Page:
Saturday 21 September 2019

Unsteady Eddie label gets removed for now

Jones: ‘Fates gave him a break which he needed. Photo: PA
Jones: ‘Fates gave him a break which he needed. Photo: PA

Paul Hayward

The siege of Mafeking - sorry, Twickenham - ended after 50 minutes, when England finally broke out. By the end, Eddie Jones was able to leave a stadium throbbing with excitement with his own ticket to Japan almost booked.

If this was a referendum on Jones as England coach after five defeats in six, the players voted for him to stay. Many who were still hardly known outside their Premiership clubs answered the cry to stop the rot. Hope was restored, dignity recovered, and Jones was given his chance to turn on his critics.

He asked: "Why's this got to be the most important game? So you guys (the media) can get me sacked?"

New Zealand are next, and the world champions remain capable of running up a cricket score against Jones' injury-ravaged squad. But already England seem sure to end this series with two wins from four at a minimum. Japan are likely victims in a fortnight. Then, the Australia game that concludes the series looks 50-50.

For this draining, stressful but ultimately uplifting win, England can thank extraordinary South African profligacy and wild lineout throwing, and a missed 45-metre Handre Pollard penalty that shaved the outside of an upright with six minutes left. They might also raise a glass to the TMO and the referee, Angus Gardner, who declined to penalise Owen Farrell for leading with his shoulder in a desperate last-gasp tackle on Andre Esterhuizen. This lucky escape for Farrell killed South Africa's last chance.

The home side survived a first half where they saw negligible amounts of the ball - and nothing of South Africa's 22-metre zone - to come flying back at the Springboks from around the 50th minute. They counter-attacked, played faster, crossed the gain line and planted doubt in South African minds after a first 40 minutes in which the Springboks dominated territory and possession. England were living off Springbok fumbles and lineout throwing from Marx, their hooker, that was more Groucho than Malcolm. In such dark times, people convince themselves that the attacking team will pay for their poor finishing. But as the teams jogged off at the break England contemplated the miracle of South Africa's slender 8-6 lead with no real hope of turning it round.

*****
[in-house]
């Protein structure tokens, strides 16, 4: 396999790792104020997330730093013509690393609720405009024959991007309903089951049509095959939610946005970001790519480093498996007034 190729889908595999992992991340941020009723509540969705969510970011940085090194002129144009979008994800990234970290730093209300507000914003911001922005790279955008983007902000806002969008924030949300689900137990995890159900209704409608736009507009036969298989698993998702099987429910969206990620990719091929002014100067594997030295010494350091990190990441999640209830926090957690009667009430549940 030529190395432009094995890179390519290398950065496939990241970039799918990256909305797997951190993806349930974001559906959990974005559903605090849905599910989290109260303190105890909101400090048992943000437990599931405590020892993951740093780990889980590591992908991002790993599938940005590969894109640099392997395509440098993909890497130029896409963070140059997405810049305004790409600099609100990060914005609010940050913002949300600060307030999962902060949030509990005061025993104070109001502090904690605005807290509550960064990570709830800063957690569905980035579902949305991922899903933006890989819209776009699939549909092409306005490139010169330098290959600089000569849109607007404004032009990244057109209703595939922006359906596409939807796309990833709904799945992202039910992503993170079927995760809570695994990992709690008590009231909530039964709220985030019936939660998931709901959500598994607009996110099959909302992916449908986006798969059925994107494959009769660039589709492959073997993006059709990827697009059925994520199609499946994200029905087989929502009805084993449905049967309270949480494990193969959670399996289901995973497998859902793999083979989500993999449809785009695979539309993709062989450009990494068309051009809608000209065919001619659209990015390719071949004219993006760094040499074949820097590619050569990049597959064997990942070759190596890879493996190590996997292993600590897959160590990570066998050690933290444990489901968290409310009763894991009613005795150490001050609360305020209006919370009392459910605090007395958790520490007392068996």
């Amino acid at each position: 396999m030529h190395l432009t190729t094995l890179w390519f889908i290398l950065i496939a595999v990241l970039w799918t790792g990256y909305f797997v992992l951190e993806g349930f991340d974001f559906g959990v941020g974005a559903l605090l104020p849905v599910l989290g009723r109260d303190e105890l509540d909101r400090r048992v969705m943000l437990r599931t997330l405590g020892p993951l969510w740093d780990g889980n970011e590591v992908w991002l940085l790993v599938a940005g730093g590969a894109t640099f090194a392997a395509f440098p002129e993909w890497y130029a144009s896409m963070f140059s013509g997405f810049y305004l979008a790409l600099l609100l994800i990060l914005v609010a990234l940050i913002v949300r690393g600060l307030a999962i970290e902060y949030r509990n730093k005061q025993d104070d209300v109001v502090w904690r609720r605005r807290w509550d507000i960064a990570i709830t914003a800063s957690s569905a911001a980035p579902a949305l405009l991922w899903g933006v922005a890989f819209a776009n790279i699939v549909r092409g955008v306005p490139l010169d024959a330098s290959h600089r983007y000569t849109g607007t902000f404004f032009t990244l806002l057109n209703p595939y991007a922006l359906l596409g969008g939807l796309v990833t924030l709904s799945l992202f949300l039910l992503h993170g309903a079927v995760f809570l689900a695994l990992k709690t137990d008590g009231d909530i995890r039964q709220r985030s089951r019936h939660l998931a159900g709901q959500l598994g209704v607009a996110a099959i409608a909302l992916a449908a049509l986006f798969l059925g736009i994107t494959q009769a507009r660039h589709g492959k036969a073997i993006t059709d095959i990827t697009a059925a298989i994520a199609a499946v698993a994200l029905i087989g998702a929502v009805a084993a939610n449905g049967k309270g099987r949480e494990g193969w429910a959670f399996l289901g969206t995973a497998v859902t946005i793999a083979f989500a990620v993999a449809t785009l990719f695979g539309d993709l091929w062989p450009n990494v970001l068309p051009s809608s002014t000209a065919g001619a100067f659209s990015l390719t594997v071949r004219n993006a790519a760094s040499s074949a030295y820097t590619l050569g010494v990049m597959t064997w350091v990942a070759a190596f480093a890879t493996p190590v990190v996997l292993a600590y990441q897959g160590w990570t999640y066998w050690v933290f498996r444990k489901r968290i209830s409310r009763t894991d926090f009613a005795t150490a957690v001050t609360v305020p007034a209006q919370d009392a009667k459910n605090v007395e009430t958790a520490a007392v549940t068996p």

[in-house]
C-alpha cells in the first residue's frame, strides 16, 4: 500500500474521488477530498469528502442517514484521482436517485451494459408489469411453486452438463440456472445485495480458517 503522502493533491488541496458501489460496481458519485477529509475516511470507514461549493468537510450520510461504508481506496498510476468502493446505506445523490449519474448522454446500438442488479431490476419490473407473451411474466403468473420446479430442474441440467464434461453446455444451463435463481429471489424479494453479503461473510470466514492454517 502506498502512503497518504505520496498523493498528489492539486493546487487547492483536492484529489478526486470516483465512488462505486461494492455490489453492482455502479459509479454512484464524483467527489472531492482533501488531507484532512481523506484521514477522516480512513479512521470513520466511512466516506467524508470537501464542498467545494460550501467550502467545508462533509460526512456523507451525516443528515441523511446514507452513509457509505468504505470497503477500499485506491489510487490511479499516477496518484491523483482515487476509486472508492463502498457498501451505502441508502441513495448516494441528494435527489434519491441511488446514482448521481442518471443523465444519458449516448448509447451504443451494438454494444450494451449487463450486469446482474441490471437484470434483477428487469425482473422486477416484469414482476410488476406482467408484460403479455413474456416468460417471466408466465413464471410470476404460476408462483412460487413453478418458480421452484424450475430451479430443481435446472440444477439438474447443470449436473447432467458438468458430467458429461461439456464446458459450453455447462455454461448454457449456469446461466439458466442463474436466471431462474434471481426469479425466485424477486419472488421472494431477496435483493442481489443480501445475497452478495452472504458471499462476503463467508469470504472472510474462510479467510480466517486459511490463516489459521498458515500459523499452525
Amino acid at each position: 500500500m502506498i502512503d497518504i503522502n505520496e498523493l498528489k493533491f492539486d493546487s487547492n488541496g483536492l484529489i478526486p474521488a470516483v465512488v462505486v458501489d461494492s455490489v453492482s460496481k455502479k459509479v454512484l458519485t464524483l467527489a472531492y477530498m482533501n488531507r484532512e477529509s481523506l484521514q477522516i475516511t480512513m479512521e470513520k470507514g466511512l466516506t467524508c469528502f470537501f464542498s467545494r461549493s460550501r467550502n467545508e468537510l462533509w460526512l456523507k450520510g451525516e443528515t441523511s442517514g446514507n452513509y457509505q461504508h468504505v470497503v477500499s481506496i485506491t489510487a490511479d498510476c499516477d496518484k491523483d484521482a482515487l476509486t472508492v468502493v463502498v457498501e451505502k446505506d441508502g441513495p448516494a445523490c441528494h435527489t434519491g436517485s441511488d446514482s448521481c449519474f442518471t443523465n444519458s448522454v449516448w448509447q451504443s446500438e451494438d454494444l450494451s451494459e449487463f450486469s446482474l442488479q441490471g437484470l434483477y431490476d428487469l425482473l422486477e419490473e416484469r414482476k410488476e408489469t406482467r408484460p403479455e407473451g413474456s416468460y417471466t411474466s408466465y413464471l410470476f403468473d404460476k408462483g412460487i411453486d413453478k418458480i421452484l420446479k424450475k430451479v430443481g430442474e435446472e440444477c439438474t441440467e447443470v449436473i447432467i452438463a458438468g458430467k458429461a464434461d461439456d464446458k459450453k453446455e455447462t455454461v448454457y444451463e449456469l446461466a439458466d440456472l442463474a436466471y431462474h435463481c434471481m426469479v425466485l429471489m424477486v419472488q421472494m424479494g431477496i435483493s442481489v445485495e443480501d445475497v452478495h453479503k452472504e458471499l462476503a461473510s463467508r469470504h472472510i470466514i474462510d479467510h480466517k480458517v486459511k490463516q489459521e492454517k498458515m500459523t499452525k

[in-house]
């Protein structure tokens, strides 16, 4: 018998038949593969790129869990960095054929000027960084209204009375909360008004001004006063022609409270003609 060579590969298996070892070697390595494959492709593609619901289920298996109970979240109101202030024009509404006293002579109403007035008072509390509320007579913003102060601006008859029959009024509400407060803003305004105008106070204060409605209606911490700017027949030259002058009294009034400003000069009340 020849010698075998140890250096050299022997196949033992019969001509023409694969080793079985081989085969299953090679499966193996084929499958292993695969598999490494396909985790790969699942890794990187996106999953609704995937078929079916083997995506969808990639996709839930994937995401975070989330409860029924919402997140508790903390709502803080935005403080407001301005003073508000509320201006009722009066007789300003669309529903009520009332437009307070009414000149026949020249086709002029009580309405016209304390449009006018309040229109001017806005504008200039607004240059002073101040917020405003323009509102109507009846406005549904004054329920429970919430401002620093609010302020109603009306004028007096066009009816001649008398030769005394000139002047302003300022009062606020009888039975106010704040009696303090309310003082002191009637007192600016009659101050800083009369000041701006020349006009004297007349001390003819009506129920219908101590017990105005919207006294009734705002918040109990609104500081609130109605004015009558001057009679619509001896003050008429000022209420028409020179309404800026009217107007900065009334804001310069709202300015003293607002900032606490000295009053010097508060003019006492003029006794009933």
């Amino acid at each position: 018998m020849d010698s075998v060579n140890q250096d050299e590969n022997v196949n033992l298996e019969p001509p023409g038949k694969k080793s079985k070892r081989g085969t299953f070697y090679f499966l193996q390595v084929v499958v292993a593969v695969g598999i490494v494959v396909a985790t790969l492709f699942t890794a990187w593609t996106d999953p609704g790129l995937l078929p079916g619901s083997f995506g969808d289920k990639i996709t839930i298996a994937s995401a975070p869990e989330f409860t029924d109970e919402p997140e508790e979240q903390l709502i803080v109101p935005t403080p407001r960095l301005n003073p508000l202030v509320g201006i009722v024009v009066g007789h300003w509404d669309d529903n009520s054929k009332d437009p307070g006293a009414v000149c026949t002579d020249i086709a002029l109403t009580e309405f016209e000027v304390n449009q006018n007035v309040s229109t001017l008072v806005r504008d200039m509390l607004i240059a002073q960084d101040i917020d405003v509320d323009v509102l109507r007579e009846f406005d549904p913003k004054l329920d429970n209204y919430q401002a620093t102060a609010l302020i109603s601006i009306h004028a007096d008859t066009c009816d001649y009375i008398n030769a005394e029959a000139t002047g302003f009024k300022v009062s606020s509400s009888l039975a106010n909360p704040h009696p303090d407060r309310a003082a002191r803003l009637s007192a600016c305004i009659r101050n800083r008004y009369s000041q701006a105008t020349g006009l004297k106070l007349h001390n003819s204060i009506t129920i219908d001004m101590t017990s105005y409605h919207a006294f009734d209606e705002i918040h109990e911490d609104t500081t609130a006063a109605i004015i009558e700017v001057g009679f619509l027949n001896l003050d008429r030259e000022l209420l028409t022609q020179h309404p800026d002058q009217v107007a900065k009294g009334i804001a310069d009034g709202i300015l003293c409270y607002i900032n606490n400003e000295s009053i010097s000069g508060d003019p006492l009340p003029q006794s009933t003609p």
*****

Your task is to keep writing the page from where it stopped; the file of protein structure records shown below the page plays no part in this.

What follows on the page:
Yet a different side emerged from the depths of Twickenham's vast stands, with Jonny May and Jack Nowell resolved to answer fire with fire, Zach Mercer adding dynamism through the middle and Farrell increasingly influential. A sweetly clipped 46-metre penalty kick by Elliot Daly put England in front and from there a real barnburner ensued.

Watching rugby, even at this level, you have to be prepared for inexplicable decision-making, and when Brad Shields bore down on South Africa near the touchline with 10 minutes to go, his wild throw inside induced a shout of anger from Chris Ashton, who had been backing him up. Four minutes later, Pollard had his head in his hands after his penalty shaved an upright.

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You know the next line. Fine margins. Farrell's "no-arms tackle" was another. The fates, though, seemed predisposed to give Jones a break, which he needed. Now, Jones can say he has beaten the Springboks twice in-a-row - this time with a team of "under 450 caps", as he emphasised. World Cups, he added, are won by sides with "800 or 900" caps between them.

The sirens weren't imaginary. At stake this autumn is the viability of a management style that relies on hard coaching, yes, but also a confrontational approach that can become wearying to some players. The two big ticks for Jones are that his tactical changes worked while starters and "finishers" fought tenaciously to start this series with a win. South African wastefulness and the leniency shown to Farrell will feature less highly in the debrief.

Jones got straight to work on New Zealand, suggesting the world No 1s would be "drinking tea and eating scones" with renewed confidence of marmalising England. This is an invitation by Jones for the All Blacks to be complacent - and one they are unlikely to accept. By one point England saved themselves from a week of turmoil, an autumn of anxiety, and the "Unsteady Eddie" label was removed, for now.


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